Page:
The Top 4 hot personal finance magazines that are increasingly irrelevant now!

As investors wait for their ship to come in, money magazines miss the boat

By Ken Kurson
Published September 20, 1996 7:55PM (EDT)

A 50-year-old with a hairpiece and a Miata. A beloved former ingenue wearing too much makeup. Ross Perot. To the ranks of these pathetic has-beens, add money magazines.

There are four major personal finance magazines, listed here from largest circulation to smallest -- Money, Kiplinger's, SmartMoney and Worth. That's twice as many as there were five years ago. And it's about five years away from being four too many unless some big changes are made. (Disclosures: I work for Worth, happily, and also put out my own personal finance magazine, Green, aimed at younger or novice investors.)

Today's personal finance magazines rely on a concept that's become outdated in recent years, due mostly to the medium through which you're reading this now. The bread and butter of these magazines is their ability to provide timely advice to do-it-yourself investors. But these same do-it-yourselfers have discovered the stock market's dirty little secret: he who knows first makes money. Mostly by selling stocks to he who knows second. That's the guy who gets his personal finance magazine in the mail 4 weeks -- a lifetime by investing standards -- after the insights within were first revealed.

As readers get wise to the serious financial consequences of this lag, the magazines are striving to alleviate it. By providing more timely information? No. The US Mail is what it is and it's tough to speed up the editorial, design and manufacturing requirements of a glossy paper magazine. Are they rushing to take advantage of the Internet to provide readers with instantaneous updates on recommended strategies? No. Only two of the four have web sites and neither comes close to the quality of many financial web sites that don't have the benefit of large staffs and story-generating machinery.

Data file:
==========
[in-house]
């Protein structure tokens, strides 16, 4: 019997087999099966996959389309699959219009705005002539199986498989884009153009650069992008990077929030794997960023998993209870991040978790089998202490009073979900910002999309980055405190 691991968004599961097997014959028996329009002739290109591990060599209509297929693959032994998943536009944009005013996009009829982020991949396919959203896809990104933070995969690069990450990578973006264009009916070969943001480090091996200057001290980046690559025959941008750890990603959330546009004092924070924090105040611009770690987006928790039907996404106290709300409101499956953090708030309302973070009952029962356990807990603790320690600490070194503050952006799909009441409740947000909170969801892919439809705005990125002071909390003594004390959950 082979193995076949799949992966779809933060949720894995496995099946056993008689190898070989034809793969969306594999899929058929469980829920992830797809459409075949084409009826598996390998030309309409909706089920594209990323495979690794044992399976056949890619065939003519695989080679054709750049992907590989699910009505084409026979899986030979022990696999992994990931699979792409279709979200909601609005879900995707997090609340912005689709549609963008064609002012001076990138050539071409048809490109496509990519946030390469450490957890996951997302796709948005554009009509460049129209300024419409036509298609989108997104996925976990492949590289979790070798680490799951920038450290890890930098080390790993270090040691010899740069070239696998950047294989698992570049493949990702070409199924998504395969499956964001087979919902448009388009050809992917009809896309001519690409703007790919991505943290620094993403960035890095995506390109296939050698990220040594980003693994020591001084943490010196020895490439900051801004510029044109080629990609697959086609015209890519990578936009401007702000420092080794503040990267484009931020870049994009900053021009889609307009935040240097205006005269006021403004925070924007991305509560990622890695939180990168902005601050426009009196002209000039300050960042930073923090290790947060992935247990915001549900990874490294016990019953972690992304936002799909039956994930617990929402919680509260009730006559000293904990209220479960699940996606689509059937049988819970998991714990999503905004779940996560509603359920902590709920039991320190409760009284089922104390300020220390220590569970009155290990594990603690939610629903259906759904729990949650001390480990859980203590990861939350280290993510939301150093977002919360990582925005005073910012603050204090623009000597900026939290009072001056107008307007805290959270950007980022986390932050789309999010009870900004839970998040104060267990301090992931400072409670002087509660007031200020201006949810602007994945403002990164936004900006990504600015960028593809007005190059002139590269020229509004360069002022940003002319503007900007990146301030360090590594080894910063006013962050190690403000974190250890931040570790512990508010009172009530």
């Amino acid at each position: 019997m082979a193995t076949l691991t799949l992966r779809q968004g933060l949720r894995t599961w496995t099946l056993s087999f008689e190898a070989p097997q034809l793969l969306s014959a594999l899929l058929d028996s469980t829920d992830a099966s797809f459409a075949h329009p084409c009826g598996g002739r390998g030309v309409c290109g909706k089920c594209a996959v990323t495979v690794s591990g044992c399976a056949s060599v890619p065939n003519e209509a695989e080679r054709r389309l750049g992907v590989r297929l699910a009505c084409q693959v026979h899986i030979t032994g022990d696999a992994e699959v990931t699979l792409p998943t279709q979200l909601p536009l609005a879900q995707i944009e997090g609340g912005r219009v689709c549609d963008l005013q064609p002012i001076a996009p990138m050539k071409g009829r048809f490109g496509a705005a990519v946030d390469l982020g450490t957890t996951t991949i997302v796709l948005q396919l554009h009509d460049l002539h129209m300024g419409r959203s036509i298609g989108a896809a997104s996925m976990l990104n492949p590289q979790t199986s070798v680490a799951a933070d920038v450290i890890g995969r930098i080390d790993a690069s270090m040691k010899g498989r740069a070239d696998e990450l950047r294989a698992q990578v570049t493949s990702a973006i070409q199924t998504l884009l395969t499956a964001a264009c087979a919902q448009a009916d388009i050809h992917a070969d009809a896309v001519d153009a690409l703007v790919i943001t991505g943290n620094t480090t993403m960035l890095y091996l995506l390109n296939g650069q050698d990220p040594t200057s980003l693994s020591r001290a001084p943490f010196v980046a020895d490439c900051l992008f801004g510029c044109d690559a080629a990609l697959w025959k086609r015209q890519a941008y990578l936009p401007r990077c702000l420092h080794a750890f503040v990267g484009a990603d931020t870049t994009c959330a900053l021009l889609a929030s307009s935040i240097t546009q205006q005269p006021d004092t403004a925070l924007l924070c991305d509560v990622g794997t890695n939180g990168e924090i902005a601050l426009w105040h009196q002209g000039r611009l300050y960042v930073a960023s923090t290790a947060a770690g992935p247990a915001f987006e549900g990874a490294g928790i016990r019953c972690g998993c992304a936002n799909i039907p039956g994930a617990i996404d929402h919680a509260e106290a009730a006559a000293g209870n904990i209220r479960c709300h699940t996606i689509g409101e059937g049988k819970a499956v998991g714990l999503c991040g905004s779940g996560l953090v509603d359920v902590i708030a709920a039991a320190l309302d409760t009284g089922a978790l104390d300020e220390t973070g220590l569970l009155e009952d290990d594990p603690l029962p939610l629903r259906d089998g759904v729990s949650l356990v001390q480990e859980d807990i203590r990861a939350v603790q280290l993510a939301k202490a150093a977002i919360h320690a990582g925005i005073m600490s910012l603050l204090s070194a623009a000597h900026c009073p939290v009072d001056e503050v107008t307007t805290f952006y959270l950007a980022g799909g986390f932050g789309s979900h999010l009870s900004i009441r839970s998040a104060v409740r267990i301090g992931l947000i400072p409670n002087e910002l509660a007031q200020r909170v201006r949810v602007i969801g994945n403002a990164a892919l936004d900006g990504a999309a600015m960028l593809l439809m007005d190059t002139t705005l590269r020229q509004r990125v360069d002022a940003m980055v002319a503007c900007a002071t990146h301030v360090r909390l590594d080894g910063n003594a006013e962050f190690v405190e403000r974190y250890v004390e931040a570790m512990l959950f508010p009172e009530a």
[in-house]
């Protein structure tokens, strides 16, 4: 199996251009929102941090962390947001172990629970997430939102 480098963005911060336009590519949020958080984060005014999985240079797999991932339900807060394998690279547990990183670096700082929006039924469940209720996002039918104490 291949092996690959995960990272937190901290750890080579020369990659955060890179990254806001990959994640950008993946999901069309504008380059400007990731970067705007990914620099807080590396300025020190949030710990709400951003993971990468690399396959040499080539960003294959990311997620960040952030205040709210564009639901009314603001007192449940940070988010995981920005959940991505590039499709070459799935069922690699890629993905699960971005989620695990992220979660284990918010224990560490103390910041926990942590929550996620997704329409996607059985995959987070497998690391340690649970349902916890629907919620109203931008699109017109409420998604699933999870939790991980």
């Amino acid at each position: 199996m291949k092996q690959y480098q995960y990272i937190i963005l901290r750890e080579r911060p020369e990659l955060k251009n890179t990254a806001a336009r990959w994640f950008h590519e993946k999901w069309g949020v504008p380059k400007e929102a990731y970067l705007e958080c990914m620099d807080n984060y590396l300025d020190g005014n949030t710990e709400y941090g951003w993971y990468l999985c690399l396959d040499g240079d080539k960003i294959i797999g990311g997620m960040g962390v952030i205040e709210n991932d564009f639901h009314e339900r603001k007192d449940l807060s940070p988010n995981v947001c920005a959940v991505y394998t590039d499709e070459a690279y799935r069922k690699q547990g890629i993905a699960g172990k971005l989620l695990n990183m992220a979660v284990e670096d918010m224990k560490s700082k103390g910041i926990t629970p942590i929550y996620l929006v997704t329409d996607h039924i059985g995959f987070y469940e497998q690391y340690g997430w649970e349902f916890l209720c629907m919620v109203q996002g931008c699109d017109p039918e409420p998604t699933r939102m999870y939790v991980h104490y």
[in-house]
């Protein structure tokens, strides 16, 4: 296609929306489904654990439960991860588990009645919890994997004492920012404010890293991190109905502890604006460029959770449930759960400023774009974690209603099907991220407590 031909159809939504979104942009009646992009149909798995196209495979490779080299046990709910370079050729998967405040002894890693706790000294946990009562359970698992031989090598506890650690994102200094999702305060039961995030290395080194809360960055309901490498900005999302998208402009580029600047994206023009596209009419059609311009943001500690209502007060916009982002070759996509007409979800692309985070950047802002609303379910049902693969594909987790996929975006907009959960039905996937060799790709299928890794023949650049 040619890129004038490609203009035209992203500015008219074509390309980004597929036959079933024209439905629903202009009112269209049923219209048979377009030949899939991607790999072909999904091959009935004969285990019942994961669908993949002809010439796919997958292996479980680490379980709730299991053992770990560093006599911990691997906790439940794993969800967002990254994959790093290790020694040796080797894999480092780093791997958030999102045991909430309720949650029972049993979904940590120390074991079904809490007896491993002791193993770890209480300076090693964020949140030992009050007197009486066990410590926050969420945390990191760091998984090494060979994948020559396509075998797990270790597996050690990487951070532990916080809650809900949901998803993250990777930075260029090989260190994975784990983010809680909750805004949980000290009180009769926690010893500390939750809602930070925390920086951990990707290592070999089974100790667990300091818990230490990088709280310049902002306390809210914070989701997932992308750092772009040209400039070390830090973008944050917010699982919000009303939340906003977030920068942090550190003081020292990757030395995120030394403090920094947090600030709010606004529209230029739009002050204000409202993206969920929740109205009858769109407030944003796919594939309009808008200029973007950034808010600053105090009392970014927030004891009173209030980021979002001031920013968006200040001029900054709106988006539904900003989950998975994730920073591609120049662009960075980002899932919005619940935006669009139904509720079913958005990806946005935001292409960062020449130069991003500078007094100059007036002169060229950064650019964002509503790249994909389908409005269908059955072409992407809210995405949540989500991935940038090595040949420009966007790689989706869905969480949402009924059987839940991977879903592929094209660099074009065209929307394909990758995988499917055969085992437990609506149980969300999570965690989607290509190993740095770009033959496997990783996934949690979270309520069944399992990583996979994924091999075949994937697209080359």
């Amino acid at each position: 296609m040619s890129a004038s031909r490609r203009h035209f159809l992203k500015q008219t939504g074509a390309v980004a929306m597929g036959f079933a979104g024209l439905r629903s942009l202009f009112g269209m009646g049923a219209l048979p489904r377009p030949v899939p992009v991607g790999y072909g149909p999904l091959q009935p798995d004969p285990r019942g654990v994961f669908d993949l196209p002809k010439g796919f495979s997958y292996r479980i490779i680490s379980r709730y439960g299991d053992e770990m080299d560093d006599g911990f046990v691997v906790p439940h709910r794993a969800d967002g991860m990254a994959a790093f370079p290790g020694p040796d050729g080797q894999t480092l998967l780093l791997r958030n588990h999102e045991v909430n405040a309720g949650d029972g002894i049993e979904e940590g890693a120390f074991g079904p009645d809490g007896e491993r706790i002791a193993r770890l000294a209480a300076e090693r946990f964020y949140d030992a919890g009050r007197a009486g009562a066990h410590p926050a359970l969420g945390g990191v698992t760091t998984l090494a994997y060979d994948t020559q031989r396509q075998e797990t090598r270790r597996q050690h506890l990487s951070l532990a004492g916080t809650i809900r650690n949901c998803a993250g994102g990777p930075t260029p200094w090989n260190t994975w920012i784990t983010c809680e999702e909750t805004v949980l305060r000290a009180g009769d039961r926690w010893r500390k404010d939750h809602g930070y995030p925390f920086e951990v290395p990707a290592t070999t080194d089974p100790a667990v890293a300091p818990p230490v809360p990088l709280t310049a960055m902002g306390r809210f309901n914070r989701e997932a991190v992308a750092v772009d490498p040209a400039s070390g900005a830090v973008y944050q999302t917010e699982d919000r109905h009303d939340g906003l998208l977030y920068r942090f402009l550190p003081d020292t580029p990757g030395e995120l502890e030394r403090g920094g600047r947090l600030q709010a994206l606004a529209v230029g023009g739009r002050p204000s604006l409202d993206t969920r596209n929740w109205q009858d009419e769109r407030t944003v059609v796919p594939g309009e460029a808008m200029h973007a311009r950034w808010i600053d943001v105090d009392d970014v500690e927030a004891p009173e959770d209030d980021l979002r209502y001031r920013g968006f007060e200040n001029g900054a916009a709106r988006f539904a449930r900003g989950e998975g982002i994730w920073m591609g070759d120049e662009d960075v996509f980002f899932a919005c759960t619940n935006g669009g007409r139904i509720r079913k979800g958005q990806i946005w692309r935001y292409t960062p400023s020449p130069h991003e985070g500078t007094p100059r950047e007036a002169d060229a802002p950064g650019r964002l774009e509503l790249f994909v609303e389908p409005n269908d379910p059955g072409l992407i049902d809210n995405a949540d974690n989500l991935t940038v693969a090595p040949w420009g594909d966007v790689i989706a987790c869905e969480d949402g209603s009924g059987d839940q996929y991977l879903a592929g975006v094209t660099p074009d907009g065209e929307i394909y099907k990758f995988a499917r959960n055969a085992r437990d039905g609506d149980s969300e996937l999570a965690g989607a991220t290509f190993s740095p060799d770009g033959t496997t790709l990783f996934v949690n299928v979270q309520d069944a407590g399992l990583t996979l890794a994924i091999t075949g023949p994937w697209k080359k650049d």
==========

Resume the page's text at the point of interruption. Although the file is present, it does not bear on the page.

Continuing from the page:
So what drastic step are all four PF mags taking to keep their information timely and relevant? They're putting the word "Now" on the cover:
Best Mutual Funds to Buy Now
Top Yields Now
Bargain Stocks to Buy Now
Four Best Health Care Stocks Right Now
Best Short-term Investments Right Now
Six Best Places to Put Your Money Now
Experts tell where to Put Your Money Now (this "now" was even in italics)

All of these headlines appeared on the covers of personal finance magazines this year. Imagine the focus group meeting. A collection of editors behind one-way mirrors. The selected readers keep saying, "I need information that I can use now." "We'll give 'em what they want," nod the editors. So they add the word, but not its meaning.

And then there's the need to attach arbitrary numbers to cover stories.
7 Great small stocks
34 First-Rate Financial Websites
8 Steps to a Great Car-Lease
14 Best Car Buys
5 Technology Stocks Set to Bounce Back
7 Best New Mutual Funds
6 Stocks They Like

The greasy fingerprints of marketing consultants are everywhere. "Your readers need a number to connect to a story. 'First-Rate Financial Web Sites' just sits there like a turd on a Parisian boulevard. But '34 First-Rate Financial Websites' -- now there's a story." And using the numeral instead of spelling it out -- now there's a design idea. (To Worth's credit, "now" appears on none of its '96 covers, and it's also less guilty on the numeral business. But lest you think I'm favoring the company that signs my paycheck, Worth is guilty of "Best Blue-Chip Stocks to Own Today," which is almost as bad.)

The personal finance press should give up the ghost on timeliness and turn its attention to the big-picture stories it has always done better than any other source -- long-term investment strategies, investigations into corporate hijinks, deep explanations of the world of money and its mechanics -- the magazines that do these stories well will survive to see the year 2000.

Meantime, I'm rethinking Green's covers of late. I wonder if we'd be profitable and packed with ads by now if we'd changed our cover stories just a tad.
I Know Jack About Investing Right Now
Homesteading on Avenue B Is As Now As it Gets
How to Do Stuff 4 Times

If you can't beat 'em, join 'em -- now.

Ken Kurson

Ken Kurson is editor of Author of "The Green Magazine Guide to Personal Finance: A No B.S. Book for Your Twenties and Thirties," Kurson has also written for Worth, Esquire, the New York Times and other publications.

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